|Retrospective: The Best of Buffalo Springfield|
|Previously released material|
|Released on February 1969|
|US CHART POSITION #42 . . . PLATINUM RECORD|
|Find it at GEMM|
|SD 33-283 cover
[high resolution scan]
T he American psychedelic scene of the late ‘60s produced some really strange birds, few stranger than Buffalo Springfield. Though the group only released three albums, people have pored over that trilogy and drawn from it a rich musical legacy. (You’d have to look across the pond at Cream and Traffic to find the same phenomenon.) A lot of that legacy belongs to Neil Young, whose restless creativity and fierce independence transformed the Buffalo from just another smart folk/rock band into something bigger. Without his acid electric guitar and solo experiments, Buffalo Springfield might have been merely a precursor to Poco and CS&N. But with Young there was no telling where Buffalo might roam: miniature epics (“Broken Arrow”), icy innocence (“I Am A Child”), Motown (“On The Way Home”), Phil Spector (“Expecting To Fly”) or heavy psychedelic R&B (“Mr.Soul”). In between these minefield masterpieces are strewn the contributions from Stephen Stills and (occasionally) Richie Furay. There’s no denying that Stills and Young feed off one another; you hear that on “Bluebird” and “Rock And Roll Woman.” But the three of them are coming from very different places and, rather than meet in the middle, tend to stay in their own camps. Cream, Traffic, even The Beatles arranged their songs so that each was identifiable as the work of that band. No so Buffalo Springfield; Neil Young’s lead guitar might be the lone consistent element from track to track. For example, it’s hard to believe today that “For What It’s Worth,” “Kind Woman” and “Mr.Soul” are the work of the same band. What you hear in the music of Buffalo Springfield is the sound of three separate songwriters growing together in isolation. Retrospective marked the fork in the road where the trio diverged and where fans return to commemorate a serendipitous alignment of talent.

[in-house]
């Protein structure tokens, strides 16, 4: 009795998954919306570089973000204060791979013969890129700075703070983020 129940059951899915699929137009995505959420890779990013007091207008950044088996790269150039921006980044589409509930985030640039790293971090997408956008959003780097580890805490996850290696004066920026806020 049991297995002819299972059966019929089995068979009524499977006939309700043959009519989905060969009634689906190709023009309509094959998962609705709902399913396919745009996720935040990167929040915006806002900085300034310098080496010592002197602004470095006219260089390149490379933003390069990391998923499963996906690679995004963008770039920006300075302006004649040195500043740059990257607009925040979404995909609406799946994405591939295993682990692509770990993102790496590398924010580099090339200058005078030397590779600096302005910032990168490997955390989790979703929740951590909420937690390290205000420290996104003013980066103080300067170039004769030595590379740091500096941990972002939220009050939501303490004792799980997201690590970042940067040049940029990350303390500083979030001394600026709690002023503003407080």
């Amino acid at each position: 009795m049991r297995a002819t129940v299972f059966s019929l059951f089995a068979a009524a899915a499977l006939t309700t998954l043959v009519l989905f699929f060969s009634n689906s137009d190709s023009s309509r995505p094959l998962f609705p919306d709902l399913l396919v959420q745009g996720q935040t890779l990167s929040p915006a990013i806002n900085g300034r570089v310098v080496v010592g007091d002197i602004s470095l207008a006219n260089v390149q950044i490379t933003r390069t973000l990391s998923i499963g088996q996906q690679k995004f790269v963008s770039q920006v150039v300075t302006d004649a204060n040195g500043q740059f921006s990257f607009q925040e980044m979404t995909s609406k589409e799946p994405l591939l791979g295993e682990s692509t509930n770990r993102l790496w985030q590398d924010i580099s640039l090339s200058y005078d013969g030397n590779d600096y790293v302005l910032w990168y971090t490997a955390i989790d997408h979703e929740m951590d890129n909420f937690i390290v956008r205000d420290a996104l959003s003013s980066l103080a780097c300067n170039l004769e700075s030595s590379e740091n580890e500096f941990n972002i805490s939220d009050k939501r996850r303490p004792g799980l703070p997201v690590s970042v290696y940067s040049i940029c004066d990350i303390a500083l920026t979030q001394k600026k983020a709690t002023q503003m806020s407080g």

|SD 33-283 back cover|
Eve Babitz -- album illustration
Haig Adishian -- album design
return to BUFFALO SPRINGFIELD discography
|REGION||RELEASE DATE||LABEL||MEDIA||ID NUMBER||FEATURES|
|US/CAN||February 1969||Atco||LP||SD 33-283|
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